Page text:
She shook her head. "I come from a war country. I know."

The next summer she was wearing her black dresses.

When I was a child, on the farm, we had many German neighbors, and the mothers and grandmothers told me such interesting things about farm-life and customs in the old country—beautiful things which I can never forget—that I used to ask them why they had left such a lovely land for our raw prairies. The answer was always the same—to escape military service. That I could not understand. What could be more romantic than to be a soldier? Some of our farmers had served in the German Army in their youth, and their wives had photographs of them in their uniforms; certainly they looked more jaunty and attractive than in their shirts and overalls as I saw them every day. The women, and even the children, used to tell me stories of the brutality of officers; how their father had been spat upon and struck in the face, and made to do repulsive things. Out in Wyoming I knew a clergyman who had been an officer in the German Army and had run away while he wore the uniform, escaping from the port of Antwerp after almost incredible dangers. He was a mild, genial man, and I could not understand why he should have run such chances. He explained that his colonel, a stupid and disgusting young count who hated University men, had selected him as the butt of his ridicule, and had so abused and humiliated him that he had not the least fear of death.

These people had left their country to get away from war, and now they were caught up in the wheels of it again. No one who read the casualty lists can doubt the loyalty of the foreign peoples in our country.

IN "The Education of Henry Adams," a book which everyone has been reading, Mr. Adams says, in speaking of his student life in Germany: "I loved, or thought I loved, the people, but the Germany I loved was the eighteenth-century which the Germans were ashamed of, and were destroying as fast as they could." Our Germans in the West are nearly all people of that old-fashioned type who came away because they could not bear conditions at home. Two rich German farmers who lived on their broad acres near Beatrice, Nebraska, did say bitter things when America entered the war. They were summoned before a magistrate in Lincoln, who fined them lightly and administered to them a rebuke which was so wise and temperate and fair-minded that I cut the printed report of it out of the newspaper and put it in my scrap-book. "No man," he said, "can ask you to cease from loving the country of your birth." Sentences are commonplace or memorable according to the circumstances in which they are spoken; I thought that sentence, uttered by a magistrate at such a heated time to two blustery old men, a very remarkable one.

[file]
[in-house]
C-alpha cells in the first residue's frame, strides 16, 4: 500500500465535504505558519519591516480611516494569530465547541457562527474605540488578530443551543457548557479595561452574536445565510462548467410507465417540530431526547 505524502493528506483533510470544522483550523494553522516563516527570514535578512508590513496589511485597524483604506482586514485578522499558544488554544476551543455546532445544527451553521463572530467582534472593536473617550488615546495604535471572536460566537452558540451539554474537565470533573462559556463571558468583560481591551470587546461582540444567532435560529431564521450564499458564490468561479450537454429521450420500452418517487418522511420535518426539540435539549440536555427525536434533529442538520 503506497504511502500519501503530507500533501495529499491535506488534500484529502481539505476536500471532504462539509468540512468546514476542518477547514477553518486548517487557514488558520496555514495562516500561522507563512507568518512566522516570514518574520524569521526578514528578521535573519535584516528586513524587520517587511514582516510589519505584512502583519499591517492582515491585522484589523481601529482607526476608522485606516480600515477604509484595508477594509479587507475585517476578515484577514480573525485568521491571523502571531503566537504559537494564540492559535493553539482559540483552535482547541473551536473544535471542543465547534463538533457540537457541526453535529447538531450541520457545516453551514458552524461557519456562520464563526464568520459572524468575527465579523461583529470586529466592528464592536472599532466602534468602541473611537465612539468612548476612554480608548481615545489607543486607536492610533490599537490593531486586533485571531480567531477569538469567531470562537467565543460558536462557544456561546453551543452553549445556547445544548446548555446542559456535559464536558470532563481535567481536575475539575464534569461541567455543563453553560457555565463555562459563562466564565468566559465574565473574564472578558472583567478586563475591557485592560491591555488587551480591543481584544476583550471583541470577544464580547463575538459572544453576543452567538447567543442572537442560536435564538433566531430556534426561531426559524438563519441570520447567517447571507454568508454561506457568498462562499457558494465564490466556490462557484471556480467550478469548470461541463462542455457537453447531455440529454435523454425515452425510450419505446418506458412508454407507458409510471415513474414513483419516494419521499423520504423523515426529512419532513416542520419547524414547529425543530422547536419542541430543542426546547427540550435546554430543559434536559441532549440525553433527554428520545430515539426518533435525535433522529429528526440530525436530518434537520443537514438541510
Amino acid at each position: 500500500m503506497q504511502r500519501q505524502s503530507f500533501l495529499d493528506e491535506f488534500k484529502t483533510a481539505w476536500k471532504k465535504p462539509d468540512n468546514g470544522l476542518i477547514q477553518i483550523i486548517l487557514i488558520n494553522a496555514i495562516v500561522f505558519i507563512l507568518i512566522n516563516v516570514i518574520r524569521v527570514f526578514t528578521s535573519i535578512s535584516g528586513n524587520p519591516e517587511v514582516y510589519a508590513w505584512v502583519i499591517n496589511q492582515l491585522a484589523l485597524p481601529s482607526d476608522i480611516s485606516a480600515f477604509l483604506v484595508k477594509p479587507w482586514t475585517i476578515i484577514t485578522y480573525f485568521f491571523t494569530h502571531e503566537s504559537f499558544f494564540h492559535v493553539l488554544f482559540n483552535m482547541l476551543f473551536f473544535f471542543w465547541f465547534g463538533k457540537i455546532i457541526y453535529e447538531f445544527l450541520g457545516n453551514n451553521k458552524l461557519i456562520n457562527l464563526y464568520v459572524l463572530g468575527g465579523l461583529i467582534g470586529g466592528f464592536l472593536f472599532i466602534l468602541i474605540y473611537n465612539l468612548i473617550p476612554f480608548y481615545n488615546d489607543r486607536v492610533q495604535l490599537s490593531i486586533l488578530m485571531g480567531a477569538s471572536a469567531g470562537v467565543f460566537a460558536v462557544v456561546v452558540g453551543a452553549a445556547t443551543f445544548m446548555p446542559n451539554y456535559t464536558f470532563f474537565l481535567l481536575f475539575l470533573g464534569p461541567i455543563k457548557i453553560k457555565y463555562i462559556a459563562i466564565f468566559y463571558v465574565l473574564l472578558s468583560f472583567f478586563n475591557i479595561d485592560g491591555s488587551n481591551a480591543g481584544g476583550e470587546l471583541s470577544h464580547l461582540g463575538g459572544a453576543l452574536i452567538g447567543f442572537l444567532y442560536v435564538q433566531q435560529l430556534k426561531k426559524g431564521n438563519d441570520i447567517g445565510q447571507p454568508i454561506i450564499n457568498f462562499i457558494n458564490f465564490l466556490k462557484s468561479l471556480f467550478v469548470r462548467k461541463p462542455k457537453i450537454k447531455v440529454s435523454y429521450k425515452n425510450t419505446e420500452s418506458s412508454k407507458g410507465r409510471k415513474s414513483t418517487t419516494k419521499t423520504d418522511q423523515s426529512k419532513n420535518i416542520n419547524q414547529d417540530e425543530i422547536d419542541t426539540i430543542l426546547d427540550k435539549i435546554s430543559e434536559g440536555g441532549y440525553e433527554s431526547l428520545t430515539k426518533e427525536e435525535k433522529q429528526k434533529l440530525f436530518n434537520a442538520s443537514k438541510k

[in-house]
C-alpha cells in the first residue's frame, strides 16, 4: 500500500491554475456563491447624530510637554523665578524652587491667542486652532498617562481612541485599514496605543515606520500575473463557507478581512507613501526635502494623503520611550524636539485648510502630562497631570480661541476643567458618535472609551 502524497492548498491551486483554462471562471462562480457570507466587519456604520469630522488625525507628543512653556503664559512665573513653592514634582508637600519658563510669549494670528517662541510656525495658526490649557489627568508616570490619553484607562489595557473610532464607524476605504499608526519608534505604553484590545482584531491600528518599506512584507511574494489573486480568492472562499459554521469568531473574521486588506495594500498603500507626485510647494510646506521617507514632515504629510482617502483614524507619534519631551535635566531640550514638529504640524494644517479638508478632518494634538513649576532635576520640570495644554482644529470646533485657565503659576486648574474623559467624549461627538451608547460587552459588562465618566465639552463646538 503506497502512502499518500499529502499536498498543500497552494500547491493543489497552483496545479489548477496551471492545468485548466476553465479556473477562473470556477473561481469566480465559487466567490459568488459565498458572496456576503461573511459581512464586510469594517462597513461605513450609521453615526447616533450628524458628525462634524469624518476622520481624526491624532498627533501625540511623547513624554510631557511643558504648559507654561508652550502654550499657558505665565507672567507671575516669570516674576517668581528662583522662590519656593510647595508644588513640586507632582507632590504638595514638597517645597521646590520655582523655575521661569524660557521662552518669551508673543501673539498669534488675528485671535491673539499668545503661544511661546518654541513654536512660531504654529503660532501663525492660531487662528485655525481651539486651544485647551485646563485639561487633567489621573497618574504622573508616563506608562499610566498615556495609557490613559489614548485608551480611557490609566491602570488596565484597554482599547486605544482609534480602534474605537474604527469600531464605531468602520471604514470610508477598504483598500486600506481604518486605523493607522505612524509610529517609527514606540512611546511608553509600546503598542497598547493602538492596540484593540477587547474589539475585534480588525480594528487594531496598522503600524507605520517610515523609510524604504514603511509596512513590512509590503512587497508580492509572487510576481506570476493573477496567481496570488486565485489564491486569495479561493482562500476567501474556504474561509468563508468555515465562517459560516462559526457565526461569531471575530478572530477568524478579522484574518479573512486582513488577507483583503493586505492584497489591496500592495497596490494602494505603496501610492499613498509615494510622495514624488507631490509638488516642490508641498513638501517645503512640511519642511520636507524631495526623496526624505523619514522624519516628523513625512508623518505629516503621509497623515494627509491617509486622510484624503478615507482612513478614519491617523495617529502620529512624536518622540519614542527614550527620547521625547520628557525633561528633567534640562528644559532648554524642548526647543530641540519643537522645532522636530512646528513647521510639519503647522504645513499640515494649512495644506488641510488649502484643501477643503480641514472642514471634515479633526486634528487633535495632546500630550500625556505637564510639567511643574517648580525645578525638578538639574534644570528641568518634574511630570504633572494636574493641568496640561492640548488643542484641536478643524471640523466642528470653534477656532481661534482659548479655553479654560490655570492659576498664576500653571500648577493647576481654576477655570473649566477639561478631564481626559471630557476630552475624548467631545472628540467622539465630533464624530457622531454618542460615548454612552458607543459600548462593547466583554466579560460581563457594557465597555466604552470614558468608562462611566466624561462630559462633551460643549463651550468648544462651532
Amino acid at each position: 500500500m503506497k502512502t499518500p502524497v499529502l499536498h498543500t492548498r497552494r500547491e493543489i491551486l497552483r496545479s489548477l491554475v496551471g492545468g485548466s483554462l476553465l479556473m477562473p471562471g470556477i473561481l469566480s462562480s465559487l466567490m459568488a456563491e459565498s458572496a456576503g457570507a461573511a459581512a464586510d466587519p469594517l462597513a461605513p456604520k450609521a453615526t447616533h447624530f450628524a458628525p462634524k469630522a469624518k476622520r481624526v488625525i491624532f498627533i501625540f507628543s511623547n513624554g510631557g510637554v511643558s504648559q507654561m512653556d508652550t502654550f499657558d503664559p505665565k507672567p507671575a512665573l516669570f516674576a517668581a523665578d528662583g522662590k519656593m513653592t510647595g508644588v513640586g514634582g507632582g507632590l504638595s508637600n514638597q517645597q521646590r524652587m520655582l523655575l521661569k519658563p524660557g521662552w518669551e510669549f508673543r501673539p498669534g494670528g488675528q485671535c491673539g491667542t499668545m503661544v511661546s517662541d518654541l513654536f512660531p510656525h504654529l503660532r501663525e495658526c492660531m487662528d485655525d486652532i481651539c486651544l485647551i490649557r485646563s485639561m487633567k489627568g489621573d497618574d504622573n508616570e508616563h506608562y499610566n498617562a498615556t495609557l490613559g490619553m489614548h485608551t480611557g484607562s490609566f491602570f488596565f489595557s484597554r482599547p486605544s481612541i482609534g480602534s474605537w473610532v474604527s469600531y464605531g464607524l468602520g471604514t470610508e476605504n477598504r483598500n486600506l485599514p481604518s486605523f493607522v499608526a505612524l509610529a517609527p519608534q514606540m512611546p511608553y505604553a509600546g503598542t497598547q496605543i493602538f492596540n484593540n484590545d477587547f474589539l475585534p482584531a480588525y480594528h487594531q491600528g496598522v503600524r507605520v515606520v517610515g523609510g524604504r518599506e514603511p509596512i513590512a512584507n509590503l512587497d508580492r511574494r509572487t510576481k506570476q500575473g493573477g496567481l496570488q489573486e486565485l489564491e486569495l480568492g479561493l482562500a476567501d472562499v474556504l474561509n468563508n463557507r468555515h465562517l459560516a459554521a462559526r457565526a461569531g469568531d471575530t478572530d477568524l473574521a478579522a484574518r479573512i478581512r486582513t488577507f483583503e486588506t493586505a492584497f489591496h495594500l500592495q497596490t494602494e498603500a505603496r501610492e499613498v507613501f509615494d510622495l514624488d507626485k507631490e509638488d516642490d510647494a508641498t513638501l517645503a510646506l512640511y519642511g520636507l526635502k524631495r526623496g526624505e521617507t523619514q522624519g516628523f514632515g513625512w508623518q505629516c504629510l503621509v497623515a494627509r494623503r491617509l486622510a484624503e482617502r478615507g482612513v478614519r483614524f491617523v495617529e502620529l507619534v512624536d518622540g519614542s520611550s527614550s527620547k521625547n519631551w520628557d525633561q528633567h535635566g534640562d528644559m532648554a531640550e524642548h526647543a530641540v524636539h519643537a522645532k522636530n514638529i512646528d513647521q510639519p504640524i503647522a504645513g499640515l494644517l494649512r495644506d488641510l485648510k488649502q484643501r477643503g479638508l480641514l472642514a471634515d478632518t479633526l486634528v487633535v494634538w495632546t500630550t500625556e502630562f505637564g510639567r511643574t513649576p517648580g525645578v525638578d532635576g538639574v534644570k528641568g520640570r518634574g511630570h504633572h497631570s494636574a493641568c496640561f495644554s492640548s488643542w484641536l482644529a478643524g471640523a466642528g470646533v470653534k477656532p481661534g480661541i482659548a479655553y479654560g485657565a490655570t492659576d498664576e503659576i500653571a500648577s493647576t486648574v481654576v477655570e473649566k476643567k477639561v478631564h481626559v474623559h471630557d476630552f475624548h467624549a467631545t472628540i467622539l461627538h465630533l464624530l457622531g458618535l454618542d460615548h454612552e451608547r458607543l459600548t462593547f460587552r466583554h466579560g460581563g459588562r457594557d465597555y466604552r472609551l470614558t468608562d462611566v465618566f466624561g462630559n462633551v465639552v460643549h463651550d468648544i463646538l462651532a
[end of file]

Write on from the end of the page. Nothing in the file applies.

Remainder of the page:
I heard much at home about an efficient woman in Omaha who was at the head of the Red Cross work in the state and who kept on her desk a map with colored pins stuck in the dots which indicate the little towns, and these pins in some way told her how many pairs of socks and how many sweaters Riverton, or Guide Rock, or Blue Hill, had delivered up to date. The finished garments which I saw piled in the shoe store, and in the farm houses, gave me a better idea of the magnitude of what was going on than did all the figures I read in the newspapers. Shiploads of food, shiploads of clothes—what do they mean, unless you know the fields that grew the grain and the hands that made the clothes?